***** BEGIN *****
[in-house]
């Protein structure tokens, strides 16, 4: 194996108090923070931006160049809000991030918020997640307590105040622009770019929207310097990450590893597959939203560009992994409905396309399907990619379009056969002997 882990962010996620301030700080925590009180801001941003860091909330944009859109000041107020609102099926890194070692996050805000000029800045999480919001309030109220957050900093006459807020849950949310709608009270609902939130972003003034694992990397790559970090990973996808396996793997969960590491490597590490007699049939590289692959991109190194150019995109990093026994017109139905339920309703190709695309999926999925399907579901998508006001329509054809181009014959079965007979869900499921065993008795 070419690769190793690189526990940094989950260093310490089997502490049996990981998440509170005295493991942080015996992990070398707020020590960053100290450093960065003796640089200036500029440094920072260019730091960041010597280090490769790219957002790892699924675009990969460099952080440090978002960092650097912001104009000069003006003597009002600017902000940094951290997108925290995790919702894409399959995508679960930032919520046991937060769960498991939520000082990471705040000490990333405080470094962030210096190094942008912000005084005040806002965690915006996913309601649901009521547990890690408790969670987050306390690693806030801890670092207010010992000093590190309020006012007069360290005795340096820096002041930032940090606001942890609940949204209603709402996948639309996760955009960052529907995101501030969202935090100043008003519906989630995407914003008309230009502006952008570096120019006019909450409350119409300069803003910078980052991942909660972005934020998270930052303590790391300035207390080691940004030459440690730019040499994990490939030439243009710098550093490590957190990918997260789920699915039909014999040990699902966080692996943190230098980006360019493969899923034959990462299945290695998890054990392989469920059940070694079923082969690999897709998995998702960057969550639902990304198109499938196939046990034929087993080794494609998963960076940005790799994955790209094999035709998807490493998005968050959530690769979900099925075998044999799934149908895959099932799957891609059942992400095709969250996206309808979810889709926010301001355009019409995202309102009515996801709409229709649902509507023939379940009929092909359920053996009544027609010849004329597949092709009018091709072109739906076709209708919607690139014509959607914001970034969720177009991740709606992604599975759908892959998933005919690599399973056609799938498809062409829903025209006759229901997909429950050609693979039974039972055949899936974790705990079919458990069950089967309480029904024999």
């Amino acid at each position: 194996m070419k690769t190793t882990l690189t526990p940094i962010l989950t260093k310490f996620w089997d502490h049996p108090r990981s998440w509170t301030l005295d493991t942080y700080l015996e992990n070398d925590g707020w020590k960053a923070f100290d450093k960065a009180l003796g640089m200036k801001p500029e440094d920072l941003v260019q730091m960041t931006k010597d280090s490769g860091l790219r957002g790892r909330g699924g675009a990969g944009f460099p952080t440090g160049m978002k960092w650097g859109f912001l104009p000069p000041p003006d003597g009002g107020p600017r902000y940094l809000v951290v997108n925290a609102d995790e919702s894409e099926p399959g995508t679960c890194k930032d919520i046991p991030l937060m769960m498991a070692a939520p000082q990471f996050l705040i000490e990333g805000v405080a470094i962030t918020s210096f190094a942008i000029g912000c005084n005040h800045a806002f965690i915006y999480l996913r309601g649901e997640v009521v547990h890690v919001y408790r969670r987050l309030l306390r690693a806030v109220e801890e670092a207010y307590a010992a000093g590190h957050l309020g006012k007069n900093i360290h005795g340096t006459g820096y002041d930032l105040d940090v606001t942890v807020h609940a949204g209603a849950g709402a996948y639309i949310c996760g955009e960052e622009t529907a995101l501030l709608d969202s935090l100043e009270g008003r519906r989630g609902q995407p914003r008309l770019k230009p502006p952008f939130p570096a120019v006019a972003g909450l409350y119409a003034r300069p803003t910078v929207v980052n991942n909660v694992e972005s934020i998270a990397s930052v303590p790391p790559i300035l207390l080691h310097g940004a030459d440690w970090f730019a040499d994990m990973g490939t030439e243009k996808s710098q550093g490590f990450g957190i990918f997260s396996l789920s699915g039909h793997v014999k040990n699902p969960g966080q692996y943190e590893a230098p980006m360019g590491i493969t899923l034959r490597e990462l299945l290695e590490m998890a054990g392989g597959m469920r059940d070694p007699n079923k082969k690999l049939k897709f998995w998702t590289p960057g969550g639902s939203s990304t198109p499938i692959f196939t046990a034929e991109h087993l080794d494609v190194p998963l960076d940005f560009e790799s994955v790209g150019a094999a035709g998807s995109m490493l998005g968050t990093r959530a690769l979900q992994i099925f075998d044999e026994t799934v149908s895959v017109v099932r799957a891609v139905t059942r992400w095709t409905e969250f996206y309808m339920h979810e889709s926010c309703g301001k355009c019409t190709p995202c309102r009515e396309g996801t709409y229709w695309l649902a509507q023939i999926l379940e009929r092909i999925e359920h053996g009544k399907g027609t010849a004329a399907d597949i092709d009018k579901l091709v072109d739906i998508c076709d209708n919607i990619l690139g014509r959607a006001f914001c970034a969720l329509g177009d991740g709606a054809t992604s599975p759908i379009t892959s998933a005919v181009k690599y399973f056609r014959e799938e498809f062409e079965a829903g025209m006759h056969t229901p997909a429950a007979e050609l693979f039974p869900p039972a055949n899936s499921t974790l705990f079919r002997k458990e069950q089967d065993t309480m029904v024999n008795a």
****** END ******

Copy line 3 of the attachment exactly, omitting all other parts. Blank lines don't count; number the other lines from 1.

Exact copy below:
């Amino acid at each position: 194996m070419k690769t190793t882990l690189t526990p940094i962010l989950t260093k310490f996620w089997d502490h049996p108090r990981s998440w509170t301030l005295d493991t942080y700080l015996e992990n070398d925590g707020w020590k960053a923070f100290d450093k960065a009180l003796g640089m200036k801001p500029e440094d920072l941003v260019q730091m960041t931006k010597d280090s490769g860091l790219r957002g790892r909330g699924g675009a990969g944009f460099p952080t440090g160049m978002k960092w650097g859109f912001l104009p000069p000041p003006d003597g009002g107020p600017r902000y940094l809000v951290v997108n925290a609102d995790e919702s894409e099926p399959g995508t679960c890194k930032d919520i046991p991030l937060m769960m498991a070692a939520p000082q990471f996050l705040i000490e990333g805000v405080a470094i962030t918020s210096f190094a942008i000029g912000c005084n005040h800045a806002f965690i915006y999480l996913r309601g649901e997640v009521v547990h890690v919001y408790r969670r987050l309030l306390r690693a806030v109220e801890e670092a207010y307590a010992a000093g590190h957050l309020g006012k007069n900093i360290h005795g340096t006459g820096y002041d930032l105040d940090v606001t942890v807020h609940a949204g209603a849950g709402a996948y639309i949310c996760g955009e960052e622009t529907a995101l501030l709608d969202s935090l100043e009270g008003r519906r989630g609902q995407p914003r008309l770019k230009p502006p952008f939130p570096a120019v006019a972003g909450l409350y119409a003034r300069p803003t910078v929207v980052n991942n909660v694992e972005s934020i998270a990397s930052v303590p790391p790559i300035l207390l080691h310097g940004a030459d440690w970090f730019a040499d994990m990973g490939t030439e243009k996808s710098q550093g490590f990450g957190i990918f997260s396996l789920s699915g039909h793997v014999k040990n699902p969960g966080q692996y943190e590893a230098p980006m360019g590491i493969t899923l034959r490597e990462l299945l290695e590490m998890a054990g392989g597959m469920r059940d070694p007699n079923k082969k690999l049939k897709f998995w998702t590289p960057g969550g639902s939203s990304t198109p499938i692959f196939t046990a034929e991109h087993l080794d494609v190194p998963l960076d940005f560009e790799s994955v790209g150019a094999a035709g998807s995109m490493l998005g968050t990093r959530a690769l979900q992994i099925f075998d044999e026994t799934v149908s895959v017109v099932r799957a891609v139905t059942r992400w095709t409905e969250f996206y309808m339920h979810e889709s926010c309703g301001k355009c019409t190709p995202c309102r009515e396309g996801t709409y229709w695309l649902a509507q023939i999926l379940e009929r092909i999925e359920h053996g009544k399907g027609t010849a004329a399907d597949i092709d009018k579901l091709v072109d739906i998508c076709d209708n919607i990619l690139g014509r959607a006001f914001c970034a969720l329509g177009d991740g709606a054809t992604s599975p759908i379009t892959s998933a005919v181009k690599y399973f056609r014959e799938e498809f062409e079965a829903g025209m006759h056969t229901p997909a429950a007979e050609l693979f039974p869900p039972a055949n899936s499921t974790l705990f079919r002997k458990e069950q089967d065993t309480m029904v024999n008795a």